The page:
This post will be the last set of recommendations for those whom one might call “beginning students.” I had said that I would do Church history and biography, but first let me say something about the apologists Francis Schaeffer and C. S. Lewis. Surveying some of the works of these men does not mean that I endorse everything about their methodology or substance, but the importance of their work speaks for itself.
Francis Schaeffer wrote small but thoughtful books about worldview. His style requires a little effort to adapt to, but his concerns are of great relevance today. The first works by him that you should seek out are those which comprise what is known as The Trilogy. Those are, The God Who Is There, Escape From Reason, and He Is There and He Is Not Silent. They can now be purchased in a single volume. These books deal with the consequences of abandoning Truth and Reason, and the reality of God. Yes, you’ll have to put your thinking caps on.
Also important by Schaeffer are his Death in the City, True Spirituality, and The Church at the End of the Twentieth Century. Finally, his How Should We Then Live is a sweep through history with a diagnosis of Western despair. I’m not saying you have to read all these titles, but do try and read some of them.
C. S. Lewis was a man of great erudition but with a working man’s outlook. Of his fiction works, everyone should read (or listen to) his Chronicles of Narnia. As well as being rattling good stories they explore Christian themes such as temptation, folly and its consequences, the virtues, sacrifice, redemption, the struggle to do the good, and hope. After that I recommend the deeper, more “philosophical” yet still entertaining “Space Trilogy” (or “Ransom Trilogy”). These are remarkable reflections on the fallenness of our world, on providence and the reality of the spirit world. Lewis displays the arrogance and folly of intellectuals brilliantly; something we need to put our fingers on today.
Two more fictionalized accounts from his pen are The Great Divorce; an imaginary bus trip from “Hell” to the border of “Heaven.” The depictions of slavery to sin, and of the half-light in which we live when contrasted with Heaven are memorable. The second is The Screwtape Letters, which is profound yet delightful set of correspondence between an older demon to his apprentice regarding keeping a man from seeing truth, from dwelling on reality, and from trusting “the Enemy.”
Other non-fiction books by Lewis are Mere Christianity, and Miracles. Lewis is a thinker of the first order and his works need to be reread regularly.
Church History as History generally, seems to have suffered in our perverse and narcissistic times. It is essential that Christians have some grasp of their heritage. It links them with those who have now gone to their reward. In this regard I think the following books are most helpful:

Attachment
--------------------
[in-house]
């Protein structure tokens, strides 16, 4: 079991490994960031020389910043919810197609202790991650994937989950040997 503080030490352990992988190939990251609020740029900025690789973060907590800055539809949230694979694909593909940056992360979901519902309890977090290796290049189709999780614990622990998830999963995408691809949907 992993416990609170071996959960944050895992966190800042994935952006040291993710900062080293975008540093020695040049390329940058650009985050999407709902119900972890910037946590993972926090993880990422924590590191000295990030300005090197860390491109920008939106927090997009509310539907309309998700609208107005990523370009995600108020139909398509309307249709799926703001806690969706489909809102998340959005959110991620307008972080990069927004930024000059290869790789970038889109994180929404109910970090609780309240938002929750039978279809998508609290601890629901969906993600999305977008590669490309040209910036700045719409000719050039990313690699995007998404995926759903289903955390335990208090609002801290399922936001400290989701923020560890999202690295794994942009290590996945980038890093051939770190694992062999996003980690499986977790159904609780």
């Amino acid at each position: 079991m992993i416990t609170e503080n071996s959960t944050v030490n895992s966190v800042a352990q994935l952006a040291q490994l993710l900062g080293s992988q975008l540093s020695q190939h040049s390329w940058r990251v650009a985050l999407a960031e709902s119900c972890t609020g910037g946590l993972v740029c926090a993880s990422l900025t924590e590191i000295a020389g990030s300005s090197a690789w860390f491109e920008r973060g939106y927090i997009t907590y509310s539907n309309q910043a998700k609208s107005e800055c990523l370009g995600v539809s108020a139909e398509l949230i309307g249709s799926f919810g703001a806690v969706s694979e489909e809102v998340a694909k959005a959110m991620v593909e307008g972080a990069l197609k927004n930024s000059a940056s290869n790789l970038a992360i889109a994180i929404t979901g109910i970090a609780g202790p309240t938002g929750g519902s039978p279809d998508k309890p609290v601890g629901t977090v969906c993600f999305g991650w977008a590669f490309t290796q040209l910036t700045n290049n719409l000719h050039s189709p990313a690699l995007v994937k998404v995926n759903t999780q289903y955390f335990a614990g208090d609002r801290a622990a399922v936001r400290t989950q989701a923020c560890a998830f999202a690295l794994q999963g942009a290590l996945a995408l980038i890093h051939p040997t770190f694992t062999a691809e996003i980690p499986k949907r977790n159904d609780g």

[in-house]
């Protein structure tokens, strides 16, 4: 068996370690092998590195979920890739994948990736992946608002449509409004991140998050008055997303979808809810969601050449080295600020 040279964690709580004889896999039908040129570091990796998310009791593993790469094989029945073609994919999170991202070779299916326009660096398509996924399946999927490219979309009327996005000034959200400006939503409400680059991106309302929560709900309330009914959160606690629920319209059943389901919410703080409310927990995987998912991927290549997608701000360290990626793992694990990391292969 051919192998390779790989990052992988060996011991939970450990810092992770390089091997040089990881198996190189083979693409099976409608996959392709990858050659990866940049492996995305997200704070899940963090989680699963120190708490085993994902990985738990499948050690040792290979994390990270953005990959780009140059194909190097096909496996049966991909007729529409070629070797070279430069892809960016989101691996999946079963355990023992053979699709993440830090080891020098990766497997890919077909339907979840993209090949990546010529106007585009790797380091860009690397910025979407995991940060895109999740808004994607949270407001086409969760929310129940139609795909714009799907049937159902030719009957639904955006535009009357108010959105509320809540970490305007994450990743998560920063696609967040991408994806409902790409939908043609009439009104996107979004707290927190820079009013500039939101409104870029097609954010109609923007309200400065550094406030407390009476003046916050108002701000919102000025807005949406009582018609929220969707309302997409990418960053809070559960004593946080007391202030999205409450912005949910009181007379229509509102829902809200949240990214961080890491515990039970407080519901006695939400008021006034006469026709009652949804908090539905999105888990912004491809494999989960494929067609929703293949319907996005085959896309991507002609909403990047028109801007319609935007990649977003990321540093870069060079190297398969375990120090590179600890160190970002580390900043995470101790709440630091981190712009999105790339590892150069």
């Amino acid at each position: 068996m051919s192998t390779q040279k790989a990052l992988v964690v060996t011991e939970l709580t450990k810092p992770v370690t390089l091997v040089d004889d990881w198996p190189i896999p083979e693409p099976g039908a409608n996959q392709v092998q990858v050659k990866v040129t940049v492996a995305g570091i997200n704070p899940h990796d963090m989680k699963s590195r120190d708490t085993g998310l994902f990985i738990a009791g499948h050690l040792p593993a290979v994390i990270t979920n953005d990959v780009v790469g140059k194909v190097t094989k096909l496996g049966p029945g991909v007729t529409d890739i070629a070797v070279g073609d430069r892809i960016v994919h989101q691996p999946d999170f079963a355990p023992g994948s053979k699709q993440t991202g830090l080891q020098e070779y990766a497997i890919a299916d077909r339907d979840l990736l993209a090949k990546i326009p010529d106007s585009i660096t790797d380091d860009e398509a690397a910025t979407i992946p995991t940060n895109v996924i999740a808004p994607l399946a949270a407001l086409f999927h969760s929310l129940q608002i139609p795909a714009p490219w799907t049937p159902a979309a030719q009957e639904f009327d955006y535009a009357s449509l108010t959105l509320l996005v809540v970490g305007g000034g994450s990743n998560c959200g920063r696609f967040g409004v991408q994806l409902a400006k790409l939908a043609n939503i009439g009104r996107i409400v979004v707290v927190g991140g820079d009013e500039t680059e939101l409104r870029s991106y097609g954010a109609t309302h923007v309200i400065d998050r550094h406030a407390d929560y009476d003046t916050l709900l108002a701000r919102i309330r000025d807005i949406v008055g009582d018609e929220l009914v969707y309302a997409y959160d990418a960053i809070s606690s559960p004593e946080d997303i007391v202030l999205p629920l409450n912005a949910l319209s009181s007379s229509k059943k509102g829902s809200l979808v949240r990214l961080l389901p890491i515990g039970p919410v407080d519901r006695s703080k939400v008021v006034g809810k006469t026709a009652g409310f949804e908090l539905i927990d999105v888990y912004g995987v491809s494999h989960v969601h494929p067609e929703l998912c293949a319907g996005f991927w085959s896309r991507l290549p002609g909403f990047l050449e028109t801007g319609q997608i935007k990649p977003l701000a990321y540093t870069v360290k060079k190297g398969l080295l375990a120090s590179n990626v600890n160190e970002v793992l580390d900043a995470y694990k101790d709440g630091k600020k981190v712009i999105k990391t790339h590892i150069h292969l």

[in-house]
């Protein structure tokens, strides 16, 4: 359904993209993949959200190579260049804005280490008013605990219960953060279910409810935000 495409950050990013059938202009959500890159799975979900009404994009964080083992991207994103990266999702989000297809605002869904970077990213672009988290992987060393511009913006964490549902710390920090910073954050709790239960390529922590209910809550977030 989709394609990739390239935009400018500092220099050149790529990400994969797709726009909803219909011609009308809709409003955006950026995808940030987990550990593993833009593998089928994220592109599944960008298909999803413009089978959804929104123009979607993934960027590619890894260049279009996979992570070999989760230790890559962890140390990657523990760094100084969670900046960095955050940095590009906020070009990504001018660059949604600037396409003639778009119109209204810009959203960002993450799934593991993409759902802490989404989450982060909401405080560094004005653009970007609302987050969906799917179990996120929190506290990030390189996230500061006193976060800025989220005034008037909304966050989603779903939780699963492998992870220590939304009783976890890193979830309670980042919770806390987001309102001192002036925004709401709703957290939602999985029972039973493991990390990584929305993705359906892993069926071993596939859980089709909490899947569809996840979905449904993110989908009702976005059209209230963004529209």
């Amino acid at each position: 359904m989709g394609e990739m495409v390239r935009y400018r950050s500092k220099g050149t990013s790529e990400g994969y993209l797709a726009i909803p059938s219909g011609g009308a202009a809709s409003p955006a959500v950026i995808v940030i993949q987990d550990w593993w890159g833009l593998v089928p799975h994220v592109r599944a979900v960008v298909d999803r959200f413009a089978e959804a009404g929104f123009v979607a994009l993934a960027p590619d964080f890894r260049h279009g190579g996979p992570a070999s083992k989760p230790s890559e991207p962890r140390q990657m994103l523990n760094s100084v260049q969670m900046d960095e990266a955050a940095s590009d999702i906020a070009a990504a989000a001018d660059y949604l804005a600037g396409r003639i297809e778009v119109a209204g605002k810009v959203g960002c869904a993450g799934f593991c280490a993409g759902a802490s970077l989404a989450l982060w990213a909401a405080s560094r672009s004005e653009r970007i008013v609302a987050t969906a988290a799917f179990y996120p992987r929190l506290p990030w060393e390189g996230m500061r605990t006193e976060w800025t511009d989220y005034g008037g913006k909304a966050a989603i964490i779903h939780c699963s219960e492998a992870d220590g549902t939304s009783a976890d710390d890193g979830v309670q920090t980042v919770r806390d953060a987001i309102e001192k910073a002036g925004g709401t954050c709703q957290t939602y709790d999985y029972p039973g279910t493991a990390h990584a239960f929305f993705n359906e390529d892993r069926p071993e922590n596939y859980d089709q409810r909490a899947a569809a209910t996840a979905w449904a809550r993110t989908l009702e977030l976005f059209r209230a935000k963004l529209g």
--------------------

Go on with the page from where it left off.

Sketches From Church History by S. M. Houghton, and The Pilgrim Church by E. H. Broadbent. Of American authors see Bruce Shelley’s Church History in Plain Language, and Earl Cairns’ Christianity Through the Centuries.
A few books highly recommended to go with the above are J. C. Ryle’s Five English Reformers and Christian Leaders of the Eighteenth Century. Both are superb. S. M. Houghton edited the book Five Pioneer Missionaries which is very good. Then there is Leland Ryken’s study of Puritanism called Worldly Saints which is worth a mention, as is the similar volume by Peter Lewis called The Genius of Puritanism. But I’m pushing it a bit by including those titles as they’re a little tougher to get through.
There are countless biographies of notable men and women of the Church. Some of them are maudlin encomiums of a revered individual, few are warts and all portrayals. Here are some suggestions:
Here I Stand by Roland Bainton is still the classic biography of Luther, although I also like Herman Selderhuis’s Martin Luther – A Spiritual Biography.
Since I referred to warts and all I am reminded to include Lady Antonia Fraser’s terrific biography of Oliver Cromwell: The Lord Protector (in England its title is Cromwell: Our Chief of Men after Milton’s description).
We have to have a biography of Spurgeon, and Arnold Dallimore’s Spurgeon: A New Biography fits the bill admirably. Anything by Dallimore is worth reading. If you can get it I advise reading H. C. G. Moule’s brilliant biography of Charles Simeon. Then there is the Memoir and Remains of Robert Murray M’Cheyne by A. A. Bonar. Most of the biographies of John Pollock (Whitefield, Cambridge Seven, Hudson Taylor) are very good. Much the same holds for Kevin Belmonte (Wilberforce, Chesterton, Moody), although I can’t recommend all his stuff.
There are several good biographies of C. S. Lewis by Roger Lancelyn Green, George Sayer, and Alan Jacobs.
I close with Christopher Catherwood’s fine Martyn Lloyd-Jones: A Family Portrait. I know there are many volumes I could and probabaly should have included, but I must end somewhere. I shall pick things up when I do the list for “Advanced” readers.
Paul Martin Henebury is a native of Manchester, England and a graduate of London Theological Seminary and Tyndale Theological Seminary (MDiv, PhD). He has been a Church-planter, pastor and a professor of Systematic Theology and Apologetics. He was also editor of the Conservative Theological Journal (suggesting its new name, Journal of Dispensational Theology, prior to leaving that post). He is now the President of Telos School of Theology.